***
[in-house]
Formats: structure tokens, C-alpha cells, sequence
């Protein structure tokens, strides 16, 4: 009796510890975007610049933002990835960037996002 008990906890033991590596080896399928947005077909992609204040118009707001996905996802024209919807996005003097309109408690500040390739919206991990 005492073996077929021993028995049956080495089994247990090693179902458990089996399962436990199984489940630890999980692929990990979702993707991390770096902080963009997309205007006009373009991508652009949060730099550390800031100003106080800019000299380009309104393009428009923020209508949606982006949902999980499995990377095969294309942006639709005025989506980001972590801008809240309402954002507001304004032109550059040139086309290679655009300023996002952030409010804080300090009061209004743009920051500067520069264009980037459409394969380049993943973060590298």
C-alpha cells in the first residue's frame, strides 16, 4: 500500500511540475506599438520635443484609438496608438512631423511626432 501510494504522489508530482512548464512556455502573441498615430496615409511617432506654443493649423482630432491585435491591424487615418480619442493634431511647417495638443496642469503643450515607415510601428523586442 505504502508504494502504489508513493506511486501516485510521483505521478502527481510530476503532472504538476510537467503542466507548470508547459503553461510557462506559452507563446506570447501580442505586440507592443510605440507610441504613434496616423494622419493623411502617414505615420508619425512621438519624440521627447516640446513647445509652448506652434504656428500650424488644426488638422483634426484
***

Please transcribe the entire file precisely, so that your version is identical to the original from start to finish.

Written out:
[in-house]
Formats: structure tokens, C-alpha cells, sequence
């Protein structure tokens, strides 16, 4: 009796510890975007610049933002990835960037996002 008990906890033991590596080896399928947005077909992609204040118009707001996905996802024209919807996005003097309109408690500040390739919206991990 005492073996077929021993028995049956080495089994247990090693179902458990089996399962436990199984489940630890999980692929990990979702993707991390770096902080963009997309205007006009373009991508652009949060730099550390800031100003106080800019000299380009309104393009428009923020209508949606982006949902999980499995990377095969294309942006639709005025989506980001972590801008809240309402954002507001304004032109550059040139086309290679655009300023996002952030409010804080300090009061209004743009920051500067520069264009980037459409394969380049993943973060590298």
C-alpha cells in the first residue's frame, strides 16, 4: 500500500511540475506599438520635443484609438496608438512631423511626432 501510494504522489508530482512548464512556455502573441498615430496615409511617432506654443493649423482630432491585435491591424487615418480619442493634431511647417495638443496642469503643450515607415510601428523586442 505504502508504494502504489508513493506511486501516485510521483505521478502527481510530476503532472504538476510537467503542466507548470508547459503553461510557462506559452507563446506570447501580442505586440507592443510605440507610441504613434496616423494622419493623411502617414505615420508619425512621438519624440521627447516640446513647445509652448506652434504656428500650424488644426488638422483634426484